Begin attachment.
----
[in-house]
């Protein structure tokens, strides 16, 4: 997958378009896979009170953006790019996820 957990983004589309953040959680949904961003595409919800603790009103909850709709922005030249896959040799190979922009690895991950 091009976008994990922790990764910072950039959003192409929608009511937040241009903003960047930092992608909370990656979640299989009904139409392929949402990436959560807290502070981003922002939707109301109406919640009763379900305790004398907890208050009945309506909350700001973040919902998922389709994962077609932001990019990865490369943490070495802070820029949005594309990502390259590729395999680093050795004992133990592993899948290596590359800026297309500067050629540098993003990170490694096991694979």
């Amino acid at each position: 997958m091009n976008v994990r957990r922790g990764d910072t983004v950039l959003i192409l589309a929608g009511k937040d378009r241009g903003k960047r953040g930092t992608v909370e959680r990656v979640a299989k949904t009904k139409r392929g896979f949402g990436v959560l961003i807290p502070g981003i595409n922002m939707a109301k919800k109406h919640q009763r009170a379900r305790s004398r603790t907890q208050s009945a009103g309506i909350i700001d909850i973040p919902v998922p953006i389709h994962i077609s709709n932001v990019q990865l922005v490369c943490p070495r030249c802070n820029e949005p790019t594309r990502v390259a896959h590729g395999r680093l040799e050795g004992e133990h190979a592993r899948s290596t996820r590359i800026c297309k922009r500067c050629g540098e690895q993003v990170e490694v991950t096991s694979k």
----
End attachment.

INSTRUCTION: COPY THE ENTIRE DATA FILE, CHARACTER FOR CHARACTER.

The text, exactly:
[in-house]
């Protein structure tokens, strides 16, 4: 997958378009896979009170953006790019996820 957990983004589309953040959680949904961003595409919800603790009103909850709709922005030249896959040799190979922009690895991950 091009976008994990922790990764910072950039959003192409929608009511937040241009903003960047930092992608909370990656979640299989009904139409392929949402990436959560807290502070981003922002939707109301109406919640009763379900305790004398907890208050009945309506909350700001973040919902998922389709994962077609932001990019990865490369943490070495802070820029949005594309990502390259590729395999680093050795004992133990592993899948290596590359800026297309500067050629540098993003990170490694096991694979």
């Amino acid at each position: 997958m091009n976008v994990r957990r922790g990764d910072t983004v950039l959003i192409l589309a929608g009511k937040d378009r241009g903003k960047r953040g930092t992608v909370e959680r990656v979640a299989k949904t009904k139409r392929g896979f949402g990436v959560l961003i807290p502070g981003i595409n922002m939707a109301k919800k109406h919640q009763r009170a379900r305790s004398r603790t907890q208050s009945a009103g309506i909350i700001d909850i973040p919902v998922p953006i389709h994962i077609s709709n932001v990019q990865l922005v490369c943490p070495r030249c802070n820029e949005p790019t594309r990502v390259a896959h590729g395999r680093l040799e050795g004992e133990h190979a592993r899948s290596t996820r590359i800026c297309k922009r500067c050629g540098e690895q993003v990170e490694v991950t096991s694979k």